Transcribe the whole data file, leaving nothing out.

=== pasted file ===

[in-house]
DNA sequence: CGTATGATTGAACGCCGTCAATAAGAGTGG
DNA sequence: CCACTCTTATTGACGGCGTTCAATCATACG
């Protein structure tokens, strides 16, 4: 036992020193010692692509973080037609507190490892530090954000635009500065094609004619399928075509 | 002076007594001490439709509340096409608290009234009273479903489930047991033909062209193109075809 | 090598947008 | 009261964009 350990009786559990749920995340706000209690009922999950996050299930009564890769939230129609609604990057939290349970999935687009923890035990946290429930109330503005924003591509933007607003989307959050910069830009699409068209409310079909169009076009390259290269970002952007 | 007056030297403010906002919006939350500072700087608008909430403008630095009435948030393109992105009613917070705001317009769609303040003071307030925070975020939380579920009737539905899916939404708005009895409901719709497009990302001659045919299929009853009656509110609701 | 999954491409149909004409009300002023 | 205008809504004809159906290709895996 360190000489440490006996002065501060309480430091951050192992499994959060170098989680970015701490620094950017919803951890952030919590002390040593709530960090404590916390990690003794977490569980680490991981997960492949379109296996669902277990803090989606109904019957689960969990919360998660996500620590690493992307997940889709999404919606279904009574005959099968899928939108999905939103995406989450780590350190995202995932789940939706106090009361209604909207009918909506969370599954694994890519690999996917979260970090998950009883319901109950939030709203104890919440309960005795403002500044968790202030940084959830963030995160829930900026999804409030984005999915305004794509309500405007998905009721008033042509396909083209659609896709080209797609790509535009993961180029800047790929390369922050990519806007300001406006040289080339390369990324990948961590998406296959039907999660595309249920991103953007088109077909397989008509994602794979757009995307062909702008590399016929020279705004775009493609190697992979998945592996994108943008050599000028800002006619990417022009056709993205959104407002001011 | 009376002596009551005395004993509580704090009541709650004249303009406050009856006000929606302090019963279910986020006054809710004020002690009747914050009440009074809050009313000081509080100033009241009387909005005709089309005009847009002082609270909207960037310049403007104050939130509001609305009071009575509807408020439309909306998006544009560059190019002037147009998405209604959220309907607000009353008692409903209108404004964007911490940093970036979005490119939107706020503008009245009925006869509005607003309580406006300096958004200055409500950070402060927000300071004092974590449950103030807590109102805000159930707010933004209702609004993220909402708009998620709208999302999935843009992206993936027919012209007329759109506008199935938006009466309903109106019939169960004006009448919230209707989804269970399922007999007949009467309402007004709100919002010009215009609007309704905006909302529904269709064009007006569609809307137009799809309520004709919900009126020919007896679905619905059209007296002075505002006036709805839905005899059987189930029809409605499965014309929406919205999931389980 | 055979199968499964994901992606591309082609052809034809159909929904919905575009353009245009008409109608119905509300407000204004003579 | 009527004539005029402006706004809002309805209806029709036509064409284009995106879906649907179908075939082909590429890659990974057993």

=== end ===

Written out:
[in-house]
DNA sequence: CGTATGATTGAACGCCGTCAATAAGAGTGG
DNA sequence: CCACTCTTATTGACGGCGTTCAATCATACG
């Protein structure tokens, strides 16, 4: 036992020193010692692509973080037609507190490892530090954000635009500065094609004619399928075509 | 002076007594001490439709509340096409608290009234009273479903489930047991033909062209193109075809 | 090598947008 | 009261964009 350990009786559990749920995340706000209690009922999950996050299930009564890769939230129609609604990057939290349970999935687009923890035990946290429930109330503005924003591509933007607003989307959050910069830009699409068209409310079909169009076009390259290269970002952007 | 007056030297403010906002919006939350500072700087608008909430403008630095009435948030393109992105009613917070705001317009769609303040003071307030925070975020939380579920009737539905899916939404708005009895409901719709497009990302001659045919299929009853009656509110609701 | 999954491409149909004409009300002023 | 205008809504004809159906290709895996 360190000489440490006996002065501060309480430091951050192992499994959060170098989680970015701490620094950017919803951890952030919590002390040593709530960090404590916390990690003794977490569980680490991981997960492949379109296996669902277990803090989606109904019957689960969990919360998660996500620590690493992307997940889709999404919606279904009574005959099968899928939108999905939103995406989450780590350190995202995932789940939706106090009361209604909207009918909506969370599954694994890519690999996917979260970090998950009883319901109950939030709203104890919440309960005795403002500044968790202030940084959830963030995160829930900026999804409030984005999915305004794509309500405007998905009721008033042509396909083209659609896709080209797609790509535009993961180029800047790929390369922050990519806007300001406006040289080339390369990324990948961590998406296959039907999660595309249920991103953007088109077909397989008509994602794979757009995307062909702008590399016929020279705004775009493609190697992979998945592996994108943008050599000028800002006619990417022009056709993205959104407002001011 | 009376002596009551005395004993509580704090009541709650004249303009406050009856006000929606302090019963279910986020006054809710004020002690009747914050009440009074809050009313000081509080100033009241009387909005005709089309005009847009002082609270909207960037310049403007104050939130509001609305009071009575509807408020439309909306998006544009560059190019002037147009998405209604959220309907607000009353008692409903209108404004964007911490940093970036979005490119939107706020503008009245009925006869509005607003309580406006300096958004200055409500950070402060927000300071004092974590449950103030807590109102805000159930707010933004209702609004993220909402708009998620709208999302999935843009992206993936027919012209007329759109506008199935938006009466309903109106019939169960004006009448919230209707989804269970399922007999007949009467309402007004709100919002010009215009609007309704905006909302529904269709064009007006569609809307137009799809309520004709919900009126020919007896679905619905059209007296002075505002006036709805839905005899059987189930029809409605499965014309929406919205999931389980 | 055979199968499964994901992606591309082609052809034809159909929904919905575009353009245009008409109608119905509300407000204004003579 | 009527004539005029402006706004809002309805209806029709036509064409284009995106879906649907179908075939082909590429890659990974057993």